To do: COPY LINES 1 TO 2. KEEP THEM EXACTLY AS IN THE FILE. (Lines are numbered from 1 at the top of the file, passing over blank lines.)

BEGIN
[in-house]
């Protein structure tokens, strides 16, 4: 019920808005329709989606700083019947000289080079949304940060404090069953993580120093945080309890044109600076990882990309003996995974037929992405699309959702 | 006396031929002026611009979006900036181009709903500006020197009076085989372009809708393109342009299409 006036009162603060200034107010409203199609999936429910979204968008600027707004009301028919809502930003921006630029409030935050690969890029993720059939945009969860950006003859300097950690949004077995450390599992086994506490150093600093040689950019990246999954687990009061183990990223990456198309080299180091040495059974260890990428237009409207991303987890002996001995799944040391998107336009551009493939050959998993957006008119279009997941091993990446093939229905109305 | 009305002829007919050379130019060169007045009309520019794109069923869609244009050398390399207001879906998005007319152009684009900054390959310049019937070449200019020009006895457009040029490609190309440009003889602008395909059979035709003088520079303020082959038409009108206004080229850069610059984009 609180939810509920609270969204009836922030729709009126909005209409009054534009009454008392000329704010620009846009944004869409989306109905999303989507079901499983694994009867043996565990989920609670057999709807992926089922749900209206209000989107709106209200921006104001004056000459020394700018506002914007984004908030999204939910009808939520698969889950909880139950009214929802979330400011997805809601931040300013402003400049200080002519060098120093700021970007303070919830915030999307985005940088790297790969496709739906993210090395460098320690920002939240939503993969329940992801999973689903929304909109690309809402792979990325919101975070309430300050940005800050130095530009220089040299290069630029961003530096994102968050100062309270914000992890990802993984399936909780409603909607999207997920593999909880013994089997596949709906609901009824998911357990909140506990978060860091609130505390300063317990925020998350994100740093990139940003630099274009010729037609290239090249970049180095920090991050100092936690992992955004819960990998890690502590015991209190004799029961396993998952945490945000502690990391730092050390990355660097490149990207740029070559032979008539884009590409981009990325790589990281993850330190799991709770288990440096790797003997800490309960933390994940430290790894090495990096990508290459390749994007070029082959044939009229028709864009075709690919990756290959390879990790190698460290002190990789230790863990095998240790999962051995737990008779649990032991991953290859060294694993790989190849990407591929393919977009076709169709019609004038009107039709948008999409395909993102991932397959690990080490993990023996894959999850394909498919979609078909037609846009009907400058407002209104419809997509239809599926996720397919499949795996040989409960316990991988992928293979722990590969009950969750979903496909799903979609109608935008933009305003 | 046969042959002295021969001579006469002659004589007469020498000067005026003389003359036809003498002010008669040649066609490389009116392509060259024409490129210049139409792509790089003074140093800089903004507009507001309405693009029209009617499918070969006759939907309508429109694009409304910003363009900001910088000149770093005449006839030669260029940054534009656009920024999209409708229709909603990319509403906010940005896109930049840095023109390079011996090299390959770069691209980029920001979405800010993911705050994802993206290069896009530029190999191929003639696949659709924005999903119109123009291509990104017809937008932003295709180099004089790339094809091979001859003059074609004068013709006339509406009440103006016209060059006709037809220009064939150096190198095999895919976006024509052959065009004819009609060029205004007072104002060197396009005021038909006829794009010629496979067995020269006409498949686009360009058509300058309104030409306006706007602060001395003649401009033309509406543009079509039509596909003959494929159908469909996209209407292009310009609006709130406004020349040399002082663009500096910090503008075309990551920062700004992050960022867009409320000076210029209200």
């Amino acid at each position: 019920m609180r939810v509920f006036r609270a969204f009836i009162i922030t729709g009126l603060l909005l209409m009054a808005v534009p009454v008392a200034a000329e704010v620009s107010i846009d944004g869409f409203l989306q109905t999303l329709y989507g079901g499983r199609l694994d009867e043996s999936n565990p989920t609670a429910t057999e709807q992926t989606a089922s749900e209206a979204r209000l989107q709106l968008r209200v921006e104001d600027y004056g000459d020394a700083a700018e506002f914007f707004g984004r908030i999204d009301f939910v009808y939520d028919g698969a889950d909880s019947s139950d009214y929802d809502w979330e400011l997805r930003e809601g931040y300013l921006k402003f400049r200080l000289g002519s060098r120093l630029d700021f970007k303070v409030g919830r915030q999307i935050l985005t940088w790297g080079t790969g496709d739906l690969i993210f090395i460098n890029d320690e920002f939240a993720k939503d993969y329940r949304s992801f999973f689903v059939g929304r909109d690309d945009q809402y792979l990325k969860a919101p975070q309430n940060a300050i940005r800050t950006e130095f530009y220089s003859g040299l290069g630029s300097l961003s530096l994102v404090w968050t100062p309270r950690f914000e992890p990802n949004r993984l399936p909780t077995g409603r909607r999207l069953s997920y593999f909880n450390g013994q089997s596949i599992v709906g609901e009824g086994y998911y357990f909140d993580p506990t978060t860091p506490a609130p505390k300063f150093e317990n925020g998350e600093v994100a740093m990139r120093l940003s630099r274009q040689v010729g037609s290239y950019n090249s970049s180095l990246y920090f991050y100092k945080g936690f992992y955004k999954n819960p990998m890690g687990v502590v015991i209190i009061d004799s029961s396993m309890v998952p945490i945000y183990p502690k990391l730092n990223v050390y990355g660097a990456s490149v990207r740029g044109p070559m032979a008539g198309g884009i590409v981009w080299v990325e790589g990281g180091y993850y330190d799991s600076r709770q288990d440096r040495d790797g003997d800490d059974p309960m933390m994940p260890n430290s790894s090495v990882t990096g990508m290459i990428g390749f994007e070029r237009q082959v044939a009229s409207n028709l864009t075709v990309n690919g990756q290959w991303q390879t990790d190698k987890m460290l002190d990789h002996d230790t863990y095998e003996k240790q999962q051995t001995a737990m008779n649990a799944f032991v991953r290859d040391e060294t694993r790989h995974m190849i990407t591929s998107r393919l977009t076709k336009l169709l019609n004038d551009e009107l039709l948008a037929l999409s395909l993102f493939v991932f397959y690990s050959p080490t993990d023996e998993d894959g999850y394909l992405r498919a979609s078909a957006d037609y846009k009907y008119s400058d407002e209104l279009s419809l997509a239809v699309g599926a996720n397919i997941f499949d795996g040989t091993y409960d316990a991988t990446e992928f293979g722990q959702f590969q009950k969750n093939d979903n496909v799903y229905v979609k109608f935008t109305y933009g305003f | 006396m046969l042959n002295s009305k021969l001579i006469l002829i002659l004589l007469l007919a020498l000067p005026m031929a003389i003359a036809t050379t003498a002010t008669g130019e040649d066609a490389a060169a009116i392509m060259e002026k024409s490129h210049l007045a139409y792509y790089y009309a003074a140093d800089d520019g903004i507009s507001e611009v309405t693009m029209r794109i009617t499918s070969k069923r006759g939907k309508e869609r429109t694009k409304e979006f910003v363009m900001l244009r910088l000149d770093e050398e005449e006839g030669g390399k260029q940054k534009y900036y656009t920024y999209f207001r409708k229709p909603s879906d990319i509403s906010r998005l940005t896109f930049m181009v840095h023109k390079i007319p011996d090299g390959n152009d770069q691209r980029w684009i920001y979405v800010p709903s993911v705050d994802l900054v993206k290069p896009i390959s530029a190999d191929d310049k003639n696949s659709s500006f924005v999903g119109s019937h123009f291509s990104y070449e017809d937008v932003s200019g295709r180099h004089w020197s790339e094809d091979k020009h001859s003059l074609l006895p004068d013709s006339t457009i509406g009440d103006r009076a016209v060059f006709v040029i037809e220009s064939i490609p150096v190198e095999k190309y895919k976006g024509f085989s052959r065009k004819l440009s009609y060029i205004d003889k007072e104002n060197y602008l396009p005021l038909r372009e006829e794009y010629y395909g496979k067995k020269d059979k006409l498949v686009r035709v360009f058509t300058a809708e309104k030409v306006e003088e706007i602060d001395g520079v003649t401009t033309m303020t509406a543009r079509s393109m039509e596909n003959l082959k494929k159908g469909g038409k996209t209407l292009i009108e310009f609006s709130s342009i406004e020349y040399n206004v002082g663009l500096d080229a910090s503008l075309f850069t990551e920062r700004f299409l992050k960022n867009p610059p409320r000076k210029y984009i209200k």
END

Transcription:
[in-house]
């Protein structure tokens, strides 16, 4: 019920808005329709989606700083019947000289080079949304940060404090069953993580120093945080309890044109600076990882990309003996995974037929992405699309959702 | 006396031929002026611009979006900036181009709903500006020197009076085989372009809708393109342009299409 006036009162603060200034107010409203199609999936429910979204968008600027707004009301028919809502930003921006630029409030935050690969890029993720059939945009969860950006003859300097950690949004077995450390599992086994506490150093600093040689950019990246999954687990009061183990990223990456198309080299180091040495059974260890990428237009409207991303987890002996001995799944040391998107336009551009493939050959998993957006008119279009997941091993990446093939229905109305 | 009305002829007919050379130019060169007045009309520019794109069923869609244009050398390399207001879906998005007319152009684009900054390959310049019937070449200019020009006895457009040029490609190309440009003889602008395909059979035709003088520079303020082959038409009108206004080229850069610059984009 609180939810509920609270969204009836922030729709009126909005209409009054534009009454008392000329704010620009846009944004869409989306109905999303989507079901499983694994009867043996565990989920609670057999709807992926089922749900209206209000989107709106209200921006104001004056000459020394700018506002914007984004908030999204939910009808939520698969889950909880139950009214929802979330400011997805809601931040300013402003400049200080002519060098120093700021970007303070919830915030999307985005940088790297790969496709739906993210090395460098320690920002939240939503993969329940992801999973689903929304909109690309809402792979990325919101975070309430300050940005800050130095530009220089040299290069630029961003530096994102968050100062309270914000992890990802993984399936909780409603909607999207997920593999909880013994089997596949709906609901009824998911357990909140506990978060860091609130505390300063317990925020998350994100740093990139940003630099274009010729037609290239090249970049180095920090991050100092936690992992955004819960990998890690502590015991209190004799029961396993998952945490945000502690990391730092050390990355660097490149990207740029070559032979008539884009590409981009990325790589990281993850330190799991709770288990440096790797003997800490309960933390994940430290790894090495990096990508290459390749994007070029082959044939009229028709864009075709690919990756290959390879990790190698460290002190990789230790863990095998240790999962051995737990008779649990032991991953290859060294694993790989190849990407591929393919977009076709169709019609004038009107039709948008999409395909993102991932397959690990080490993990023996894959999850394909498919979609078909037609846009009907400058407002209104419809997509239809599926996720397919499949795996040989409960316990991988992928293979722990590969009950969750979903496909799903979609109608935008933009305003 | 046969042959002295021969001579006469002659004589007469020498000067005026003389003359036809003498002010008669040649066609490389009116392509060259024409490129210049139409792509790089003074140093800089903004507009507001309405693009029209009617499918070969006759939907309508429109694009409304910003363009900001910088000149770093005449006839030669260029940054534009656009920024999209409708229709909603990319509403906010940005896109930049840095023109390079011996090299390959770069691209980029920001979405800010993911705050994802993206290069896009530029190999191929003639696949659709924005999903119109123009291509990104017809937008932003295709180099004089790339094809091979001859003059074609004068013709006339509406009440103006016209060059006709037809220009064939150096190198095999895919976006024509052959065009004819009609060029205004007072104002060197396009005021038909006829794009010629496979067995020269006409498949686009360009058509300058309104030409306006706007602060001395003649401009033309509406543009079509039509596909003959494929159908469909996209209407292009310009609006709130406004020349040399002082663009500096910090503008075309990551920062700004992050960022867009409320000076210029209200």